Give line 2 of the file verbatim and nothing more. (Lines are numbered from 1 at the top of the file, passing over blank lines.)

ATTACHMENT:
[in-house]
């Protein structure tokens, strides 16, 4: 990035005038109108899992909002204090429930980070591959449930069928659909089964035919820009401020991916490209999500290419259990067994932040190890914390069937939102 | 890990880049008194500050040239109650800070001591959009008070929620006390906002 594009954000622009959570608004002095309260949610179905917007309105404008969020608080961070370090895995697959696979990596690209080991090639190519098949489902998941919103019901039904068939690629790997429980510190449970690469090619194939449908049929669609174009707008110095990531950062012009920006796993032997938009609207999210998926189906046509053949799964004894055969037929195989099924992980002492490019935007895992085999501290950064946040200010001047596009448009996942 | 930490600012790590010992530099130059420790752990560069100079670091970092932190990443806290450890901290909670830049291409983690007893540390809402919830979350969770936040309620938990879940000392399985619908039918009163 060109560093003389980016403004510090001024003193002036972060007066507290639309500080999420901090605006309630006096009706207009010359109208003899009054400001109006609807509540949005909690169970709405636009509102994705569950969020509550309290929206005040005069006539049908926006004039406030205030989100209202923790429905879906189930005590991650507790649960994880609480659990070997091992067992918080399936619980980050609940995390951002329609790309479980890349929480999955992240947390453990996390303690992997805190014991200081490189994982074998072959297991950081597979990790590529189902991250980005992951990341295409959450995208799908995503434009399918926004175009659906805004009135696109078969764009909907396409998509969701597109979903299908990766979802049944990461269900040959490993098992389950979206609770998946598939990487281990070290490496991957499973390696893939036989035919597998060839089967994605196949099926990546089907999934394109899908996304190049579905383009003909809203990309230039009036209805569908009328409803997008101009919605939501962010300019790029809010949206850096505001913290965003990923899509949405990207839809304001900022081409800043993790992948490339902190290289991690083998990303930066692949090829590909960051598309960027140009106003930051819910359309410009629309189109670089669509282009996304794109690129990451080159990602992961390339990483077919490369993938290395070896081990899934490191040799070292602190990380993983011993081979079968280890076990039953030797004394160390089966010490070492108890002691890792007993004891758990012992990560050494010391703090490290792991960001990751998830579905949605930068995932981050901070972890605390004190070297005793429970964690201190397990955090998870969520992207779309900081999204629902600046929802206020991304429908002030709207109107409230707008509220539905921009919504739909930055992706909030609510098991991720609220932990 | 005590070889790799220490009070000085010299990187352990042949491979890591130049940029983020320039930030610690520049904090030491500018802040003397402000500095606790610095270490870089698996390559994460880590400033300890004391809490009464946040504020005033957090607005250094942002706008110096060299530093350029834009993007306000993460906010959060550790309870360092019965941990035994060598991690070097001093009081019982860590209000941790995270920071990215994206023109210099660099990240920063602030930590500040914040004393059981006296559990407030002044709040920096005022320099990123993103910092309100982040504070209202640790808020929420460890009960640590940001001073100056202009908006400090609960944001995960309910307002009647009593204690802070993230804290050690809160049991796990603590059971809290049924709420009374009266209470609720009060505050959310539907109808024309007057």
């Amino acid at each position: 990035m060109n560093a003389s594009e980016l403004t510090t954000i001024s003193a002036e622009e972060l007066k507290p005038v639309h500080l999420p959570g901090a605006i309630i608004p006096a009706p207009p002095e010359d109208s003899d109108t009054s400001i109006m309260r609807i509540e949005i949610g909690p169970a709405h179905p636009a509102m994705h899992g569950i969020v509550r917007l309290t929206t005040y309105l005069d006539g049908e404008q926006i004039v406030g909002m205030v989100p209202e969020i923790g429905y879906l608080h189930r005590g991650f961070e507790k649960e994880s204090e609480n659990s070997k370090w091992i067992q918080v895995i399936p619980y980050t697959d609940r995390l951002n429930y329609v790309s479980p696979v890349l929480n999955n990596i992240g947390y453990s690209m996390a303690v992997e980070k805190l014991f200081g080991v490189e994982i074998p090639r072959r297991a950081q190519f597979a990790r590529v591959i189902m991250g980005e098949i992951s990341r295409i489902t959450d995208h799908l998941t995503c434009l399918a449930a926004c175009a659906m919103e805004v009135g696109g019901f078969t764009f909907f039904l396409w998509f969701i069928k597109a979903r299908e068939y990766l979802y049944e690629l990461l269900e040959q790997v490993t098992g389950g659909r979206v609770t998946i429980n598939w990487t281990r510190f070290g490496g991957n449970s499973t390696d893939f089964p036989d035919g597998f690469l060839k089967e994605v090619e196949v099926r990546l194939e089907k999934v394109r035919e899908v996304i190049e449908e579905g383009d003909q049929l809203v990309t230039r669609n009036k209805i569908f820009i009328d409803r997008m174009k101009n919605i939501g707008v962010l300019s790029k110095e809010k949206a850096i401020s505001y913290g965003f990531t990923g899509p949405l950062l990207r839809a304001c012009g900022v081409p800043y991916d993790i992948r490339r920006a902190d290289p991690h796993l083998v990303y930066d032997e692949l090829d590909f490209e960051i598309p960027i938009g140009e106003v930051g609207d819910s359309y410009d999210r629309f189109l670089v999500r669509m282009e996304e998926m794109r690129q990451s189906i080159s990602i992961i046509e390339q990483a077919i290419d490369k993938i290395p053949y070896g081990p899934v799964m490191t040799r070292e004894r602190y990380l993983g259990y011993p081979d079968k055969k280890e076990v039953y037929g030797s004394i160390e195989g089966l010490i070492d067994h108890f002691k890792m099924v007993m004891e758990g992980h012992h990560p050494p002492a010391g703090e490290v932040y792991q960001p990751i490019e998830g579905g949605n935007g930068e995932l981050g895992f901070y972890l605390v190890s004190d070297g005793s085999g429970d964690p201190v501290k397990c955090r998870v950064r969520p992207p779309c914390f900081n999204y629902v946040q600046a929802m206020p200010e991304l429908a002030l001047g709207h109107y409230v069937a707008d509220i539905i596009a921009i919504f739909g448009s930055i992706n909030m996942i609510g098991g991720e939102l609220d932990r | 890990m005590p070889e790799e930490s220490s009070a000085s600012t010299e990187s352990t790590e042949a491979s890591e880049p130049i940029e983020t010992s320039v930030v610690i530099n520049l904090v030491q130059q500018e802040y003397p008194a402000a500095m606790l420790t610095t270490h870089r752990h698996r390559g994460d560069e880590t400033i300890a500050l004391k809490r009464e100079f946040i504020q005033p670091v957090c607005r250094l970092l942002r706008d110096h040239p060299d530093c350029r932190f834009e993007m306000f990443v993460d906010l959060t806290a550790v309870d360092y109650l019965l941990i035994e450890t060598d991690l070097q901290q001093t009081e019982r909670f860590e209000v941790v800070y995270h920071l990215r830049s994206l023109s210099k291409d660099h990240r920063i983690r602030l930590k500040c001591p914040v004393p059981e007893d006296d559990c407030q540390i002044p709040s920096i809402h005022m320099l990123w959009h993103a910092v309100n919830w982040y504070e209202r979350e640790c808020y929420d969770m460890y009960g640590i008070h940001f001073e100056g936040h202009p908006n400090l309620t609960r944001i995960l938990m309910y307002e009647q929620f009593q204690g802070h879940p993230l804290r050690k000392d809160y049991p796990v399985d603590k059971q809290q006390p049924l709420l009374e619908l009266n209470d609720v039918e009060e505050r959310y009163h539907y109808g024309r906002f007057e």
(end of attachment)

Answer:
């Protein structure tokens, strides 16, 4: 990035005038109108899992909002204090429930980070591959449930069928659909089964035919820009401020991916490209999500290419259990067994932040190890914390069937939102 | 890990880049008194500050040239109650800070001591959009008070929620006390906002 594009954000622009959570608004002095309260949610179905917007309105404008969020608080961070370090895995697959696979990596690209080991090639190519098949489902998941919103019901039904068939690629790997429980510190449970690469090619194939449908049929669609174009707008110095990531950062012009920006796993032997938009609207999210998926189906046509053949799964004894055969037929195989099924992980002492490019935007895992085999501290950064946040200010001047596009448009996942 | 930490600012790590010992530099130059420790752990560069100079670091970092932190990443806290450890901290909670830049291409983690007893540390809402919830979350969770936040309620938990879940000392399985619908039918009163 060109560093003389980016403004510090001024003193002036972060007066507290639309500080999420901090605006309630006096009706207009010359109208003899009054400001109006609807509540949005909690169970709405636009509102994705569950969020509550309290929206005040005069006539049908926006004039406030205030989100209202923790429905879906189930005590991650507790649960994880609480659990070997091992067992918080399936619980980050609940995390951002329609790309479980890349929480999955992240947390453990996390303690992997805190014991200081490189994982074998072959297991950081597979990790590529189902991250980005992951990341295409959450995208799908995503434009399918926004175009659906805004009135696109078969764009909907396409998509969701597109979903299908990766979802049944990461269900040959490993098992389950979206609770998946598939990487281990070290490496991957499973390696893939036989035919597998060839089967994605196949099926990546089907999934394109899908996304190049579905383009003909809203990309230039009036209805569908009328409803997008101009919605939501962010300019790029809010949206850096505001913290965003990923899509949405990207839809304001900022081409800043993790992948490339902190290289991690083998990303930066692949090829590909960051598309960027140009106003930051819910359309410009629309189109670089669509282009996304794109690129990451080159990602992961390339990483077919490369993938290395070896081990899934490191040799070292602190990380993983011993081979079968280890076990039953030797004394160390089966010490070492108890002691890792007993004891758990012992990560050494010391703090490290792991960001990751998830579905949605930068995932981050901070972890605390004190070297005793429970964690201190397990955090998870969520992207779309900081999204629902600046929802206020991304429908002030709207109107409230707008509220539905921009919504739909930055992706909030609510098991991720609220932990 | 005590070889790799220490009070000085010299990187352990042949491979890591130049940029983020320039930030610690520049904090030491500018802040003397402000500095606790610095270490870089698996390559994460880590400033300890004391809490009464946040504020005033957090607005250094942002706008110096060299530093350029834009993007306000993460906010959060550790309870360092019965941990035994060598991690070097001093009081019982860590209000941790995270920071990215994206023109210099660099990240920063602030930590500040914040004393059981006296559990407030002044709040920096005022320099990123993103910092309100982040504070209202640790808020929420460890009960640590940001001073100056202009908006400090609960944001995960309910307002009647009593204690802070993230804290050690809160049991796990603590059971809290049924709420009374009266209470609720009060505050959310539907109808024309007057």